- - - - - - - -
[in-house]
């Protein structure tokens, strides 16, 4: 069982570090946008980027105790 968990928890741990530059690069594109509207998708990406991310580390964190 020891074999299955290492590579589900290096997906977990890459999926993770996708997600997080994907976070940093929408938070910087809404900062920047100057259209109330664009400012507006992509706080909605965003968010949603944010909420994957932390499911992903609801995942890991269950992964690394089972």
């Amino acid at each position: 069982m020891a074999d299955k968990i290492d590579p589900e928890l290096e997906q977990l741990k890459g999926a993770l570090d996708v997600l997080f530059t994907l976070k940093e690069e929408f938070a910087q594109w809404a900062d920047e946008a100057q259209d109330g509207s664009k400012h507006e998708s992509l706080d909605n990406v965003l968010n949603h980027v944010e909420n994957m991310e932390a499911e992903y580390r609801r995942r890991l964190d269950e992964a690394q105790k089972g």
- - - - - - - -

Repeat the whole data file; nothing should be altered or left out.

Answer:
[in-house]
């Protein structure tokens, strides 16, 4: 069982570090946008980027105790 968990928890741990530059690069594109509207998708990406991310580390964190 020891074999299955290492590579589900290096997906977990890459999926993770996708997600997080994907976070940093929408938070910087809404900062920047100057259209109330664009400012507006992509706080909605965003968010949603944010909420994957932390499911992903609801995942890991269950992964690394089972």
């Amino acid at each position: 069982m020891a074999d299955k968990i290492d590579p589900e928890l290096e997906q977990l741990k890459g999926a993770l570090d996708v997600l997080f530059t994907l976070k940093e690069e929408f938070a910087q594109w809404a900062d920047e946008a100057q259209d109330g509207s664009k400012h507006e998708s992509l706080d909605n990406v965003l968010n949603h980027v944010e909420n994957m991310e932390a499911e992903y580390r609801r995942r890991l964190d269950e992964a690394q105790k089972g």